Friday, June 12, 2009

Yashica D

Yashica D
Yashica D; Canon 30D, Canon 200mm f/2.8L, Canon 430EX

I've been thinking about getting a TLR for a while now, and considering various models. Recently, a fellow photographer on a forum I read was selling his Yashica D TLR, and I decided that this was a good time to get one. It arrived, and I had a chance to put it through its paces as well as take some photos of it.

Yashica D Taking Lens
Yashica D Taking Lens; Canon 30D, Canon 200mm f/2.8L, Kenko 56mm extension tubes, Canon 430EX

Vital stats:

  • 120 film in 6x6 format

  • 80mm Yashikor lens pair, f/3.5 - f/22

  • Copal MXV shutter, B, 1-1/500 seconds

  • Ground glass focusing with pop-up magnifier and sports finder

  • No double exposure prevention or shutter/film transport coupling at all; you must cock the shutter manually after setting the speed, and you can continue to expose the same frame as many times as you like

  • Knob film advance with automatic spacing

  • No built in metering; use a handheld meter or sunny 16

Yashica D & Luna Pro F
Yashica D & Luna Pro F; Canon 30D, Sigma 10-20mm, Canon 430EX

I took it for a quick photo-walk on the way to work one day to get some first impressions and test it out. I quickly decided that I love having the ground glass to focus on, although it will take me a little bit to get used to the left-right reversal. Being able to actually see the image almost exactly as it will appear on the film is very very nice. Furthermore, I feel that having the viewing not be at your eye makes it feel more like you are looking at a picture, rather than looking at an object through a viewfinder. Very helpful for visualization.

Yashica D Shutter Release Yashica D Yashikor
Yashica D Shutter Release & Yashica D Yashikor; Canon 30D, Canon 200mm f/2.8L, Kenko 56mm extension tubes, Canon 430EX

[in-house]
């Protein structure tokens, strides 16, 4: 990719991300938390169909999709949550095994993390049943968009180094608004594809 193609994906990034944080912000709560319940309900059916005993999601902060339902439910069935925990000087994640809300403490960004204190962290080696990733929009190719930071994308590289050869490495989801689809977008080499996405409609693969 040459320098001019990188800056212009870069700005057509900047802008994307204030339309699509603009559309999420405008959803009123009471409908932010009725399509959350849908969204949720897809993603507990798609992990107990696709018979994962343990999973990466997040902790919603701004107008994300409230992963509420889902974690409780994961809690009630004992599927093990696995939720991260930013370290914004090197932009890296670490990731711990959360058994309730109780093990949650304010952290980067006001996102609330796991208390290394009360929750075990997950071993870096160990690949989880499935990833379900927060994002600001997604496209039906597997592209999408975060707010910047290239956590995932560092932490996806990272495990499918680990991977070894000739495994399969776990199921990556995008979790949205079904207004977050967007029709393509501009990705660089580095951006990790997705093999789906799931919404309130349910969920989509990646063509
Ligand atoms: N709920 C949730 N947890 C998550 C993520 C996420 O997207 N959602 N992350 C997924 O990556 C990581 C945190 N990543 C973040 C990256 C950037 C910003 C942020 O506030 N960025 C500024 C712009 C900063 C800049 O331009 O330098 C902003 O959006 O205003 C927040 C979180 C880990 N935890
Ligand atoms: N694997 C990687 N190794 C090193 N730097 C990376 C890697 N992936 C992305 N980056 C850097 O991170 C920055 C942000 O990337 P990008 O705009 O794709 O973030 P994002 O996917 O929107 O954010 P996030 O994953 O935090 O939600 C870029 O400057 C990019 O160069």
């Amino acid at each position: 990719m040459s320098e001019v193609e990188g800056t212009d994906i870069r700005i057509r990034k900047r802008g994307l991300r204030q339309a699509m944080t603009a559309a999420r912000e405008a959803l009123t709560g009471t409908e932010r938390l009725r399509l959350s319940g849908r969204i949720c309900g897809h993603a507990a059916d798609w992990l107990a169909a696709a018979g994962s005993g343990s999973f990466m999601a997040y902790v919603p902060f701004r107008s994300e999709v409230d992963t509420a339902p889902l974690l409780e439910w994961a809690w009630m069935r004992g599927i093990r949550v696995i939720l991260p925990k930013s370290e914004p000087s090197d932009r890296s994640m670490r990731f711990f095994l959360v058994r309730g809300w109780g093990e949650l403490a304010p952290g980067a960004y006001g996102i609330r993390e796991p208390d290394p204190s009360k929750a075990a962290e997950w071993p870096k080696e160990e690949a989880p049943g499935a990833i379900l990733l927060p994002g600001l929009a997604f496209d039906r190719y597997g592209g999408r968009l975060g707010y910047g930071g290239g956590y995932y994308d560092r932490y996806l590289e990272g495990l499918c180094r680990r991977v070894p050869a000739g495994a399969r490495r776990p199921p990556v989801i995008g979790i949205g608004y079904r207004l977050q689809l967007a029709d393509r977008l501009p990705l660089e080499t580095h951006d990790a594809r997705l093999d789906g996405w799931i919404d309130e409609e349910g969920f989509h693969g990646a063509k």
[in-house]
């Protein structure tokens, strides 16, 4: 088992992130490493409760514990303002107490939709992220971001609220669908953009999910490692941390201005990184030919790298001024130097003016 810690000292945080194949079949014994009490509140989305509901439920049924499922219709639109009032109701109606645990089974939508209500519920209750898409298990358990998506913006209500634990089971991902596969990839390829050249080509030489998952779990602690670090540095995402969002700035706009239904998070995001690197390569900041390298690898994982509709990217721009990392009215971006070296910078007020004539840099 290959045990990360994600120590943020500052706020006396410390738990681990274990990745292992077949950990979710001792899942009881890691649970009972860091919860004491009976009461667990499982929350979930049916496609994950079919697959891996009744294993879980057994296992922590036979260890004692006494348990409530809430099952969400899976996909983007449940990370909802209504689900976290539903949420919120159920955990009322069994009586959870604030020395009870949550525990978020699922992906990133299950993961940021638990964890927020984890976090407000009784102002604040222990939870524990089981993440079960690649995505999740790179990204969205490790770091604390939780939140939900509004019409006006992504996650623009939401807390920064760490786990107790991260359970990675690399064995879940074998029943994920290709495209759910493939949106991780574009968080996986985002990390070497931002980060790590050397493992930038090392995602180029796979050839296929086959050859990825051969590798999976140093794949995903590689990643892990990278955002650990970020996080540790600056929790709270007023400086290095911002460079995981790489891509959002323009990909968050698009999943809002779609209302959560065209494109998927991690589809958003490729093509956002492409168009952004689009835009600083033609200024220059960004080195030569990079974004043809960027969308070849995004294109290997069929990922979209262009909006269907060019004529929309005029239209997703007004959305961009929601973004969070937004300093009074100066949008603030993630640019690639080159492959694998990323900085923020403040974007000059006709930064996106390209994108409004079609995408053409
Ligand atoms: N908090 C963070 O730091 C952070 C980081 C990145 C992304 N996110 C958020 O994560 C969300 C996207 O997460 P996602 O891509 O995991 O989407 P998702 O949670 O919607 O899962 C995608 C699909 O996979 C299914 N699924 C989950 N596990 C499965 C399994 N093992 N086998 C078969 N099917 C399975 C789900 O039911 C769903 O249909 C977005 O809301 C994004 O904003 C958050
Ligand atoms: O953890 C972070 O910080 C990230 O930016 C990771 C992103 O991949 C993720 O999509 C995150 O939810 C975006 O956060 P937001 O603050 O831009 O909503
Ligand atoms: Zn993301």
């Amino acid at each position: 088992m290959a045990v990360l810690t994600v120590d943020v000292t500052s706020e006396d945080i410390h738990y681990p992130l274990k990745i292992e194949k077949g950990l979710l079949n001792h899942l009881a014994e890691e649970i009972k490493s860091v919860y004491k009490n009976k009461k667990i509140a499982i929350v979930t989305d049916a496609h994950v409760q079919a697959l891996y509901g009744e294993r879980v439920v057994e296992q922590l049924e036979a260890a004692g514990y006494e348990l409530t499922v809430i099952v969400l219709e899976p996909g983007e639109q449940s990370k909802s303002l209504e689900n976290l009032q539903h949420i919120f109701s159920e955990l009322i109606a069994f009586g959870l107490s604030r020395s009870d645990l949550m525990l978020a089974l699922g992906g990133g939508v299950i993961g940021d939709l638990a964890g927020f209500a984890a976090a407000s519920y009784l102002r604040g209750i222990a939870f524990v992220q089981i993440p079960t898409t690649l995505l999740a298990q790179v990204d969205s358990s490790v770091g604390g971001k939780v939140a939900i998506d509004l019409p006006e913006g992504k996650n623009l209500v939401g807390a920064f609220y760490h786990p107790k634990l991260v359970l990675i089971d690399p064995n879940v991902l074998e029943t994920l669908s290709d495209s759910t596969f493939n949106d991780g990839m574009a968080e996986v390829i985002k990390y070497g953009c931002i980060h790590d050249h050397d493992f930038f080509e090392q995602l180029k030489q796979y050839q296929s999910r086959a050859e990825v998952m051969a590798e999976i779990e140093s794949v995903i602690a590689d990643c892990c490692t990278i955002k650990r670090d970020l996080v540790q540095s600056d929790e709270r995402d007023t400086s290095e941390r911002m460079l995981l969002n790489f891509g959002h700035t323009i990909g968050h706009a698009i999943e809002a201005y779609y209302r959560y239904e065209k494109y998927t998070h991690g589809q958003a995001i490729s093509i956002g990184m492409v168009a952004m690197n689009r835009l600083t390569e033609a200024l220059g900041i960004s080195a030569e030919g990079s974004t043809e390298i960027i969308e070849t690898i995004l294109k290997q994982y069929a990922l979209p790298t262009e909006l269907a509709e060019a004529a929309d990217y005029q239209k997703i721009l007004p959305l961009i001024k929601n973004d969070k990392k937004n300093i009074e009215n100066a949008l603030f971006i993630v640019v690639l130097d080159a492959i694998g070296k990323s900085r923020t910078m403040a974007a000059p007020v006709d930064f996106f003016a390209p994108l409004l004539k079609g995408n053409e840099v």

In operation otherwise, it's very nice. Having to manually cock the shutter is not especially onerous (especially since my other medium format camera requires it too). A little viewing window just above the viewing lens means that you can set the shutter speed and aperture while keeping the camera at your waist the whole time. Like all TLRs, it suffers from the "viewfinder camera" problem, where what you see through the viewing lens (or viewfinder) is not exactly what the taking lens sees, but at reasonable distances this stops being an issue; close-up, I guess I'll just have to learn to compensate for it.

Pink Flower Bush
Pink Flower Bush; Yashica D, Kodak Portra 400VC

I took the chance while testing the camera to also test some color film, in this case Kodak Portra 400VC. Every time I shoot color film I keep hoping it will look great, and every time I'm reminded why I shoot black and white film, and use digital for color work. That said, many frames on the test roll came out nicely. The Yashikor lens is supposedly only the second best lens found in Yashica TLRs, but from these tests I think I'll be quite happy with it.

Red Plant Telephone Pole Fire Box
Pink Tree Empty Lot
Various; Yashica D, Kodak Portra 400VC

The inside shots of the Yashica D were all taken using a Canon 200mm f/2.8L lens, with some of them using 56mm of Kenko extension tubes as well. Strobist setup was one Canon 430EX into a reflective umbrella high above left of the subject; the white board used as a base also acted as a nice reflector, spreading the light around even more. The outdoor shot used a Sigma 10-20mm, with one Canon 430EX bare on a GorillaPod camera left. More to come in a further post about shooting camera pictures with flash outdoors.

Yashica D Nameplate
Yashica D Nameplate; Canon 30D, Canon 200mm f/2.8L, Kenko 56mm extension tubes, Canon 430EX


  1. does it take any kind of batteries?

  2. I LOVE my Yashica D, but I find in lower light situations I have a hard time focusing, maybe because of the screen. Have you tried it it other types of lighting conditions?